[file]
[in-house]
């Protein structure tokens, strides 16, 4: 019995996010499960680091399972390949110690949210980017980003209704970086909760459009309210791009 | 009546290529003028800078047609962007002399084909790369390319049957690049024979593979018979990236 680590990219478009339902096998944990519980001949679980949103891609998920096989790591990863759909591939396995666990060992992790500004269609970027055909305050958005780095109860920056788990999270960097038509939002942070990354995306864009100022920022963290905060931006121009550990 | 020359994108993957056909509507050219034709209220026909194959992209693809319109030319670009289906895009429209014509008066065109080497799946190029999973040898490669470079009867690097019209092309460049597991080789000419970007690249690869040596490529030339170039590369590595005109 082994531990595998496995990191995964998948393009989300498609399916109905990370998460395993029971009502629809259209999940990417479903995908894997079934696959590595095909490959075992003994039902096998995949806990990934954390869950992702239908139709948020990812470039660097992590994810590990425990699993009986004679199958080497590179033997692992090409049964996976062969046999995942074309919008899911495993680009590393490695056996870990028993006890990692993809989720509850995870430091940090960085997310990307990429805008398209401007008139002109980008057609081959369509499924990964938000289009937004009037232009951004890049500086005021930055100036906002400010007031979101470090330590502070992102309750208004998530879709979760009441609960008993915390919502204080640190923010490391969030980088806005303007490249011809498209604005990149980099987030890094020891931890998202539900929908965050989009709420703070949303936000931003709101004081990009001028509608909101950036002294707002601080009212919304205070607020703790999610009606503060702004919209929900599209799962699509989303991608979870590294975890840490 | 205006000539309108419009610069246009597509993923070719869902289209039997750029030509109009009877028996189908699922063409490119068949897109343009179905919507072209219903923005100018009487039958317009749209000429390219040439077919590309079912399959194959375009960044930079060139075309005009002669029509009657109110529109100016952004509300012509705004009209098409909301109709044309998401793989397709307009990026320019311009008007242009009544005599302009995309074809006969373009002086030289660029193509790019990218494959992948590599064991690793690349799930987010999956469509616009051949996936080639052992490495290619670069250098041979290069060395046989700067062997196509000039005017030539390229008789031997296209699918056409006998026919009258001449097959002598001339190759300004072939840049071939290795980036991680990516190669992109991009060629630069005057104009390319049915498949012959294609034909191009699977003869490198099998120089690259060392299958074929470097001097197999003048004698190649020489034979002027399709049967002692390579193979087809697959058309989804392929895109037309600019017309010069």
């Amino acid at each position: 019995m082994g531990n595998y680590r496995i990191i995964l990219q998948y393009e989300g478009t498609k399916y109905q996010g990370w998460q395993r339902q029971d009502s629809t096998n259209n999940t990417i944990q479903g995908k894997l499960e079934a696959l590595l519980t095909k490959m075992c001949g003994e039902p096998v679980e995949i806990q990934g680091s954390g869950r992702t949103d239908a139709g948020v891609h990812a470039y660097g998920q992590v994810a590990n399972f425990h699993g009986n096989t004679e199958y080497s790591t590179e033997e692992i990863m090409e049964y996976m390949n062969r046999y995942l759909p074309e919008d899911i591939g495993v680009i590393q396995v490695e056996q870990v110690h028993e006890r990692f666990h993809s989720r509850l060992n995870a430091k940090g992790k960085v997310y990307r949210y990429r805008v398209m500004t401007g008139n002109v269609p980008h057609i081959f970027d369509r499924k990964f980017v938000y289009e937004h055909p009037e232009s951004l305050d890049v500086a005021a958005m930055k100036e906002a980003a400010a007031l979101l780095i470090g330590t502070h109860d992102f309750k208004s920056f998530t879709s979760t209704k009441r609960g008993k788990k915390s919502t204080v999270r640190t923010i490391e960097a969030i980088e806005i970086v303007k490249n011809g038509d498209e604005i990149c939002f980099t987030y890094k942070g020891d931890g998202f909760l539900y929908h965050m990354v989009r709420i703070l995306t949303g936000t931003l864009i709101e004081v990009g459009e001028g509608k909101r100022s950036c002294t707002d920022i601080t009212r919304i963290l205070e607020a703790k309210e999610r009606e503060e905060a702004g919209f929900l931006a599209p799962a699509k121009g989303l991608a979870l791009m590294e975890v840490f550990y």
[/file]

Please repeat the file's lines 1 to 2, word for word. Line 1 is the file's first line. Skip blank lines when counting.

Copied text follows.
[in-house]
């Protein structure tokens, strides 16, 4: 019995996010499960680091399972390949110690949210980017980003209704970086909760459009309210791009 | 009546290529003028800078047609962007002399084909790369390319049957690049024979593979018979990236 680590990219478009339902096998944990519980001949679980949103891609998920096989790591990863759909591939396995666990060992992790500004269609970027055909305050958005780095109860920056788990999270960097038509939002942070990354995306864009100022920022963290905060931006121009550990 | 020359994108993957056909509507050219034709209220026909194959992209693809319109030319670009289906895009429209014509008066065109080497799946190029999973040898490669470079009867690097019209092309460049597991080789000419970007690249690869040596490529030339170039590369590595005109 082994531990595998496995990191995964998948393009989300498609399916109905990370998460395993029971009502629809259209999940990417479903995908894997079934696959590595095909490959075992003994039902096998995949806990990934954390869950992702239908139709948020990812470039660097992590994810590990425990699993009986004679199958080497590179033997692992090409049964996976062969046999995942074309919008899911495993680009590393490695056996870990028993006890990692993809989720509850995870430091940090960085997310990307990429805008398209401007008139002109980008057609081959369509499924990964938000289009937004009037232009951004890049500086005021930055100036906002400010007031979101470090330590502070992102309750208004998530879709979760009441609960008993915390919502204080640190923010490391969030980088806005303007490249011809498209604005990149980099987030890094020891931890998202539900929908965050989009709420703070949303936000931003709101004081990009001028509608909101950036002294707002601080009212919304205070607020703790999610009606503060702004919209929900599209799962699509989303991608979870590294975890840490 | 205006000539309108419009610069246009597509993923070719869902289209039997750029030509109009009877028996189908699922063409490119068949897109343009179905919507072209219903923005100018009487039958317009749209000429390219040439077919590309079912399959194959375009960044930079060139075309005009002669029509009657109110529109100016952004509300012509705004009209098409909301109709044309998401793989397709307009990026320019311009008007242009009544005599302009995309074809006969373009002086030289660029193509790019990218494959992948590599064991690793690349799930987010999956469509616009051949996936080639052992490495290619670069250098041979290069060395046989700067062997196509000039005017030539390229008789031997296209699918056409006998026919009258001449097959002598001339190759300004072939840049071939290795980036991680990516190669992109991009060629630069005057104009390319049915498949012959294609034909191009699977003869490198099998120089690259060392299958074929470097001097197999003048004698190649020489034979002027399709049967002692390579193979087809697959058309989804392929895109037309600019017309010069």